Sunday, August 10, 2008

A Tradition Of Cupping Is Born!

Saturday was a landmark day in the world of coffee tasting in San Diego, at least for myself, The Jess, and a cache of friends, as we came together for my first hosted coffee cupping.
I got started with the preparation several days prior and roasted my little heart out. There were 5 varietals to choose from, delivered by the good people at Sweet Maria's, and I wanted each one to have at least a day or two to mature prior to tasting. For fun, I made the choice to roast each bean approximately the same amount and didn't pay attention to the notes from Sweet Maria's. I went with a Full City roast on each one, with very interesting results.
The varietals were as follows:
Guatemala Organic Finca Ceylan Maragogype
El Salvador Matapala Estate Peaberry
Brazil Cachoeira "Canario Bourbon"
Rwanda Gkongoro Nyarusiza
A Kenyan bean who's name is unfortunately lost to history (I already tossed the bag into the recycling bin)
Given the number of coffee enthusiasts who were joining us, I wanted to ensure that there were plenty of cups to sample from, so I roasted enough for three cups of each bean. Having read a few websites about how to host a cupping, I had to make a few executive decisions about getting the house ready. My concept of getting ready was making sure there were enough cups, and snacks, as well as cleaning up a bit. I did not; however, subscribe to some of the more bizarre rules that are out there (imagine me ever being able to follow a No Talking rule)!
As a reminder, there are four steps to a cupping:
1. the dry smell: dry grounds (a coarse grind is employed) in the cup are inhaled using both mouth and nose
2. the wet smell: coffee is poured over the grounds, and the steam is inhaled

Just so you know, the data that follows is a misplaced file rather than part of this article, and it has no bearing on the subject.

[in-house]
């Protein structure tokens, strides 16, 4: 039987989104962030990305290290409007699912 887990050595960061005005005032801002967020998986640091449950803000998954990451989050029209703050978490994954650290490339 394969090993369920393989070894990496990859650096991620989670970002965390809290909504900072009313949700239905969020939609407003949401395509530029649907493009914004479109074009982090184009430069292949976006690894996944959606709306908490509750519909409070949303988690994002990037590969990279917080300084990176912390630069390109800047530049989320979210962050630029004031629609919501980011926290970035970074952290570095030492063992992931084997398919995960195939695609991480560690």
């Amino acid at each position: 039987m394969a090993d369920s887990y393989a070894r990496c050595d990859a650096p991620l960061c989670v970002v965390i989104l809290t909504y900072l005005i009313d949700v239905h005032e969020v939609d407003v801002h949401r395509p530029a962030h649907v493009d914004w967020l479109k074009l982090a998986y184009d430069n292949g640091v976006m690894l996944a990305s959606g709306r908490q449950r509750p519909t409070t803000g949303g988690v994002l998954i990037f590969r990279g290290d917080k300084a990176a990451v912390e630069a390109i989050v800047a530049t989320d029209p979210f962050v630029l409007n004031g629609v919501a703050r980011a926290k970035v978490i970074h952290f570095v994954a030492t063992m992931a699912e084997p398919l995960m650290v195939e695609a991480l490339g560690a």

3. breaking the crust: the layer of grounds on top of the mug is broken with a spoon after 4 minutes of brewing, with inhalation taking place at the moment the spoon breaks the surface
4. tasting: after lifting off the grounds on the surface, a spoon is dipped into the coffee, and slurped up. The slurp is key, because it aerates the coffee and sprays it all over the mouth, palate, and posterior pharynx. The grounds are then spat into a cup (none of us had a spittoon)
Here are some photos from the event, taken by, of course, The Jess!

This was a really fun morning and a truly novel experience. I know you're wondering, and the consensus favorites were Rwanda and El Salvador. The next time we do this, I think I'm going to pick two or three varietals and roast them to different ends of the flavor spectrum. That'll be in the near-future, but for now, stay tuned for more pics and hopefully some fun comments from the esteemed participants:
The Tipsy Historian
The Jess
Captain Sizzle
The Amusing San Diegan
Mr. Triathlon
Femme Futbol
Mr. Handsome
Mr. Handsome's Master
Leblon Fan
Prince Donut
Princess Donut
(there is an appeals process if you want to change your nickname)


Steve and Kelley said...

I haven't slept for 48 straight hours since the cupping! Perhaps I should have employed the spit cup a bit more?

Andrew said...

Spitoons are for rookies! While I do resemble the soft and doughlike features of Prince Doughnut, Princess Doghnut prefers "She-Ra"!

Jenny Weddel said...

We enjoyed swallowing the loads of coffee.